lunedì, giugno 20, 2011

That's not a cultural vaccuum . . . Now THAT's a cultural vaccuum.

Going from L--- to Shanghai is, I think, at least as refreshing as going from Shanghai to L--- would be for a Shanghaiese. Going to a place where the entire population of my present hometown could be accommodated on a single block is a good antidote to a lot of things. The truth is, as astute readers will no doubt have noticed, I've hit a pretty vicious wall of culture shock as far as Australia goes. If we were in one of the big cities it'd probably be different, but this place is the equivalent of my real hometown - the Australian equivalent - which means even more insular and even less cosmopolitan.

On the way home, I got stuck in Singapore for the night because of delays out of Shanghai. But as I was flying with Singapore Airlines - which I advise you to do if you have any choice in the matter - that meant the airline arranging for me to spend the night in a five-star and have a delicious multi-ethnic breakfast (and yes, the Asians have utterly won me over to the wisdom of a noodle or dumpling broth for breakfast), and then some time to chill out in Changi Airport which contains, I shit you not, a range of gardens, including a butterfly house. It vies with Vancouver Airport as the nicest I've ever seen, and I'm reasonably confident that I've seen a shitload of airports. I've just tried to count how many, and I can't. To put that in perspective, I can count the number of men I've had sex with and I used to be a card-carrying roundheels.

Anyhoo, I remember when the Singapore Airlines guy met us coming off the Shanghai plane around 1 am on Sunday morning, and handed me a pre-prepared envelope containing the boarding pass for my replacement flight and my Grand Hyatt voucher - I remember thinking as I stared at him, are you the same fucking species as an Air France or KLM or European or North American airline worker? If you fucked one of them, could you produce offspring? And if so, could you please have custody of it, you beautiful, beautiful Singaporean man, and raise it in your ways?

And then when I went to the Grand Hyatt, like so many Singaporean buildings, the hallways going to the room aren't hallways, but extended balconies. And I stepped out into the balmy deep night - I sniffed that baffling and deeply Singaporean smell of a tropical city that isn't dirty - and I regretted that the F-word and I hadn't moved there instead of here.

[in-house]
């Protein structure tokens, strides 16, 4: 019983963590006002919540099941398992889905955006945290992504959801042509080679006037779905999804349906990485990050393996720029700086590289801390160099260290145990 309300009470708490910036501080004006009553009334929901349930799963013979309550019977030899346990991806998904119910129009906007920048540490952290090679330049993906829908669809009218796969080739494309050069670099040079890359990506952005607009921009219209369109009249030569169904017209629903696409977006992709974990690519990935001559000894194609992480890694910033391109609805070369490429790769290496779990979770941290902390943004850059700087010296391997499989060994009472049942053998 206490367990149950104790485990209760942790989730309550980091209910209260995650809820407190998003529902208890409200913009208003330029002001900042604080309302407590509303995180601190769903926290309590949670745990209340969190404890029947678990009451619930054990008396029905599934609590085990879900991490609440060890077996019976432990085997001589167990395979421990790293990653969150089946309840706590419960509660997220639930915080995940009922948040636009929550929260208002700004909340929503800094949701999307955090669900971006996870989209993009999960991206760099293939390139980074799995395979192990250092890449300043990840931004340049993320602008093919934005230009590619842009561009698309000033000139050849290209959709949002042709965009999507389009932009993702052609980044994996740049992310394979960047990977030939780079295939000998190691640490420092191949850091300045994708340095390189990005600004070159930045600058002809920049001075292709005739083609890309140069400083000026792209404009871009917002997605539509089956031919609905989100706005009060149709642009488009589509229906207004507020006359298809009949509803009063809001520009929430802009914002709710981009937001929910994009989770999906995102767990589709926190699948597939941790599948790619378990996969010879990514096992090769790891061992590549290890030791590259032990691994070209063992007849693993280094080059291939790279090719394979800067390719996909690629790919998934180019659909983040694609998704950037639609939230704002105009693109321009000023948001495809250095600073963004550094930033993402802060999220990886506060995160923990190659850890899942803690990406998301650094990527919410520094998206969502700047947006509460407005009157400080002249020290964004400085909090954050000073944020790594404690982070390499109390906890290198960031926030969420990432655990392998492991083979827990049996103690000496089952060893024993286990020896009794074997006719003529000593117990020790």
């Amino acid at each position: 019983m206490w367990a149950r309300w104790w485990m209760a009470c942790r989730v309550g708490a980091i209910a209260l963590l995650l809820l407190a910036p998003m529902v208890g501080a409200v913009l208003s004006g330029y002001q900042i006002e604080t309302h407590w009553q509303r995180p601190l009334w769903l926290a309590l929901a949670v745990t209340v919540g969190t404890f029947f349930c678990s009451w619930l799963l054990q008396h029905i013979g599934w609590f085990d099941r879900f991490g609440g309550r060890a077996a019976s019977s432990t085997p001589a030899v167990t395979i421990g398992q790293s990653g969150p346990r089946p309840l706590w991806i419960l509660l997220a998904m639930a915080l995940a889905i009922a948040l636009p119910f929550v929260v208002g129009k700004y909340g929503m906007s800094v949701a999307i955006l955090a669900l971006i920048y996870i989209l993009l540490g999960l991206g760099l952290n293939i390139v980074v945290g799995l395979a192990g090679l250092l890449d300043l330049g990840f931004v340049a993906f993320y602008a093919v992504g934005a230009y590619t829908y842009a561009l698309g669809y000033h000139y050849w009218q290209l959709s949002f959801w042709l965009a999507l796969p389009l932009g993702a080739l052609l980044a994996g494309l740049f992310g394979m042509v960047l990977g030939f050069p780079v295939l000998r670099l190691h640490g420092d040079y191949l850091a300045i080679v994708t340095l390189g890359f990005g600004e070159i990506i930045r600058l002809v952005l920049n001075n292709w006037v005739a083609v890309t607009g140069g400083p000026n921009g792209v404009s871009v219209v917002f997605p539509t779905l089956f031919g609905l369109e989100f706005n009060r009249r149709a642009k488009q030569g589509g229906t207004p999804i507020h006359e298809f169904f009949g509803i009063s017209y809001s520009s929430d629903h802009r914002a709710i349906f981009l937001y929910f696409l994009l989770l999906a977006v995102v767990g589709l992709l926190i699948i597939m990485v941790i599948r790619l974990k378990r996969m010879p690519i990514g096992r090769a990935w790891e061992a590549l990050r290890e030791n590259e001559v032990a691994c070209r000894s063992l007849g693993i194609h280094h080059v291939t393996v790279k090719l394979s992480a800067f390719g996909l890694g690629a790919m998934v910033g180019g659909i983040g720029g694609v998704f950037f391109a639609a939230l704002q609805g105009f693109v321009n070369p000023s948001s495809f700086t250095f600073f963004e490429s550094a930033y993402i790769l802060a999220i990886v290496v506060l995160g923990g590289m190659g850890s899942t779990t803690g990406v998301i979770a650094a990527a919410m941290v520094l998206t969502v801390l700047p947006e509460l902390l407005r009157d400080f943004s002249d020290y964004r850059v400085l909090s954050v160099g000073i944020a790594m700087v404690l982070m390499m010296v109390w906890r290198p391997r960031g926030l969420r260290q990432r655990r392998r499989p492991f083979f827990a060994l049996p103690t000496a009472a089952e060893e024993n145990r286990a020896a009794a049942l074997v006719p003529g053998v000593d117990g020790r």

The sentiment probably shouldn't have come as a surprise going by what I've written in the past, but it did. The thing is, when were in Singapore in November, everybody told me it was an anodyne place, an uninteresting place, a culturally vacuous place. I believed them. I still believe them because even the Singaporeans said so. And you know what? Maybe it is, but there is no way Singaporean culture is more anodyne, uninteresting and vacuous than Australia's. As I was walking down that breezeway or whatever I remembered every person who'd said Singapore was culturally bland as hell and had a little mental fit thinking about that idea of vacuity versus the Australian cultural vacuity.

The port mentality of Singapore - its cosmopolitan, outward-looking quality - suddenly provided such a gut-wrenching contrast with the deeply insular quality of Australia. The contrast got even worse when I read the Singaporean papers the next morning, and realized that despite the country not having a really free press, the papers have immeasurably, immeasurably better foreign news coverage than Australia's do - that fucking monopolistic mess of what they call a media here, this damnable Velveeta of a national newspaper industry, compares poorly with the newspapers of an authoritarian, undemocratic state that canes and executes people.

Well, I'm still in the boat of not regretting moving here; I'm making a shitload of money, we have a big garden, good friends, kayaking, etc. But at that moment - if not for the garden, actually, it's the garden that stopped my hand - I had a real temptation to call up the F-word and tell him to come meet me, cos' I wasn't going back if he was willing to do so.

I suspect I'm mostly feeling this way because of weather - Singapore is endless summer, while Australia is having winter, a hard one for me to tolerate because everybody has spring and summer back home, and also because this place is even worse than Belgium when it comes to notions of keeping your house warm in the winter. As I type this I'm wearing five layers of clothes, despite feasting on animal fat in Shanghai, whose cuisine rivals that of northern Italy in terms of making animal fat deeply, astonishingly, mouth-wateringly delectable. But we'll see.

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